SINGAPORE - Magnetic resonance imaging, or MRI, is considered one of the safest ways to look deep inside the body, as it does not carry the radiation risk of X-rays or positron emission tomography scans.
Still, as MRI uses a powerful magnetic field to produce images, accidents can sometimes happen - such as in the case of an Indian man in Mumbai who died on Saturday (Jan 27).
Mr Rajesh Maru, 32, was holding a metal oxygen cylinder when he accompanied a relative into the MRI room.
The powerful pull of the MRI machine sucked Mr Maru in. According to reports, Mr Maru was trapped in the machine and inhaled liquid oxygen that leaked from the cylinder and died as a result.
MRI machines are well-suited to scanning non-bony parts of the body, such as the nervous system, muscles and tendons. Their intense magnetic field forces protons - tiny parts of atoms - in the body to align with the field. The machine then sends a radiofrequency pulse through the body, causing the protons to move.
Once the radiofrequency pulse ends, the protons realign with the field and release electromagnetic energy, and the MRI machine can detect the different types of tissue depending on how quickly the protons realign and how much energy they release.
During the process, the patient is placed inside the MRI machine and must stay very still to prevent the image from blurring.
What happened to Mr Maru is a rare accident, as those who wish to enter an MRI room are first made to remove all objects that can be magnetised from their bodies.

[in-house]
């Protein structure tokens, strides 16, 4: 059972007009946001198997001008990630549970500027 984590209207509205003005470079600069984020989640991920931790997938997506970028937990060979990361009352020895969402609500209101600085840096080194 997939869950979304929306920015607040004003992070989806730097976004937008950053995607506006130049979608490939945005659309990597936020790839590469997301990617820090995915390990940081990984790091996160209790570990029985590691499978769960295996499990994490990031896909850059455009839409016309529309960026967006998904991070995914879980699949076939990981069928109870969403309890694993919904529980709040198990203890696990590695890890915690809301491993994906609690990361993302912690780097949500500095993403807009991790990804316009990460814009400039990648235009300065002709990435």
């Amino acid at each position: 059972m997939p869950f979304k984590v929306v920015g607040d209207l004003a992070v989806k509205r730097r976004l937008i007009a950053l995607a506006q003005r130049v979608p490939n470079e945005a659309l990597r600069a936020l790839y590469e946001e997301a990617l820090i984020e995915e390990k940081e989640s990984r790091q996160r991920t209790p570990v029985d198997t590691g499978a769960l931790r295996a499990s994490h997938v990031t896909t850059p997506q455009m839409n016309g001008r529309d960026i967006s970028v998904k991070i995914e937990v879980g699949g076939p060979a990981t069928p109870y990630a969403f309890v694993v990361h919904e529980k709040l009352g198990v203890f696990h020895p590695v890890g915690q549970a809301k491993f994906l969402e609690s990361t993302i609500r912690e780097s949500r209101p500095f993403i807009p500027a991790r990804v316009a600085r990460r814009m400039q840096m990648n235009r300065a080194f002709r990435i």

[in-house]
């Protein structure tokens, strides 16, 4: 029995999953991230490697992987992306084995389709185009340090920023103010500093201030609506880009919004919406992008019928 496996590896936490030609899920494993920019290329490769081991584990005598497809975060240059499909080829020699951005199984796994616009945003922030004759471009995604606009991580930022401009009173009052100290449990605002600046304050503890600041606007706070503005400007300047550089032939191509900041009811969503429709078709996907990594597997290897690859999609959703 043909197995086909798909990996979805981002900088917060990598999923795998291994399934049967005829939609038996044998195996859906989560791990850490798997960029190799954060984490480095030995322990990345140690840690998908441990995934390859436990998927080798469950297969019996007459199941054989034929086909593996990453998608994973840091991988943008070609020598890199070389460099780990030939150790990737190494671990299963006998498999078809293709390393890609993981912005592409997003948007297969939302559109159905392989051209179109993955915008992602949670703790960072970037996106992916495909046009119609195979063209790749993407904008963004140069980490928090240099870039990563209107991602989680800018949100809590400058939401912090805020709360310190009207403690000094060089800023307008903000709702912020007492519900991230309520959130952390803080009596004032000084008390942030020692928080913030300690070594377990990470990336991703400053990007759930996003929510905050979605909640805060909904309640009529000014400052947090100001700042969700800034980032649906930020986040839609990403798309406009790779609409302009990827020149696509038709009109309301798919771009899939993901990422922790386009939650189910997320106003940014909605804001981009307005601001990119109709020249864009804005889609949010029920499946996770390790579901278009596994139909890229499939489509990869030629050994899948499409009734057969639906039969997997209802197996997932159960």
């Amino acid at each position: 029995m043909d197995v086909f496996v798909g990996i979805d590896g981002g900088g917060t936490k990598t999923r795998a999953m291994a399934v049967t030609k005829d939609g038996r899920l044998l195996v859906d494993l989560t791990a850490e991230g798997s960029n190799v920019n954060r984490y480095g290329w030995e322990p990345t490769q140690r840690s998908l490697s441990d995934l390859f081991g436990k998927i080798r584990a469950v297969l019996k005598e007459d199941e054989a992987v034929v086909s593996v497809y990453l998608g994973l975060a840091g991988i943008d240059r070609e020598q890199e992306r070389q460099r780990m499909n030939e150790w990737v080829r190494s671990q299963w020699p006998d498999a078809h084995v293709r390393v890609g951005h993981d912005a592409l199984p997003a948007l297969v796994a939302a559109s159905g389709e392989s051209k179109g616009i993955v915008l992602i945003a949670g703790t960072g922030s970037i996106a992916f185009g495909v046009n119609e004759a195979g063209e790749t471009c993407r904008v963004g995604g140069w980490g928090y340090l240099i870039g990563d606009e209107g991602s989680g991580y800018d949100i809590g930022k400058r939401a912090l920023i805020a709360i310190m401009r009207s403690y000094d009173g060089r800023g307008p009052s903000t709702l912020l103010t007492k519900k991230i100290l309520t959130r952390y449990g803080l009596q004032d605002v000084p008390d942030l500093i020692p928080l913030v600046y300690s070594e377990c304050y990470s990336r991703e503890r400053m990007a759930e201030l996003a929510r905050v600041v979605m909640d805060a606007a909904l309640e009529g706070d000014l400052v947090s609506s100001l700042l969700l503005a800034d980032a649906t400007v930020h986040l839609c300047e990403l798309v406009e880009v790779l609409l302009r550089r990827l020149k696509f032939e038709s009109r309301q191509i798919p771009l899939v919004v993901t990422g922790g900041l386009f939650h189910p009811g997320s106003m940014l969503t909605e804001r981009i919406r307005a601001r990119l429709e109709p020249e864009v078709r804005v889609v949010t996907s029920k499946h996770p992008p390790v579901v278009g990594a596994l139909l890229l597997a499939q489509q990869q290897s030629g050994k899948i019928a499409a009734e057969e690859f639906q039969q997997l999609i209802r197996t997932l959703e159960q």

This is because anyone entering the room will be exposed to the strong magnetic field, which can turn these objects into dangerous projectiles that fly towards the machine.
For instance, in 2001, a six-year-old child undergoing an MRI scan in New York was killed when a metal oxygen tank in the same room flew towards the machine and smashed against his skull.
Even larger objects such as an office chair, for instance, can be sucked into an MRI machine with great force, as an online video below shows.
Dr David Hintenlang, from the Ohio State University Wexner Medical Centre, told The New York Times last year that some clothes such as socks and underwear contain metal in unexpected places - which is why patients are usually asked to change into hospital gowns before an MRI.
Patients with body piercing jewellery are also asked to remove them before an MRI scan.
In addition, patients are asked if they have implanted medical devices such as a cochlear implant or older pacemakers.
As the imaging system's magnetic field can slightly shift or heat up embedded metal and disrupt the activities of medical devices in the body, safety measures need to be taken.
In some cases, people with implants or embedded metal cannot safely get an MRI and must use a different scanning technology instead.
Sometimes, MRI scans can cause tattoos to burn the skin as the ink contains material that can be magnetised. All with tattoos should therefore be screened before a scan.
Transdermal patches used to deliver medicine through the skin may also contain aluminium foil or metallic parts that can heat and burn patients during an MRI. Patients whose patches have these components should remove them.
According to UC San Diego Health, a medical centre, an MRI will not normally affect dental fillings. However, the fillings may distort images if a scan of the neck, brain or facial area is being made. Similarly, dental braces should not cause problems other than distorting images.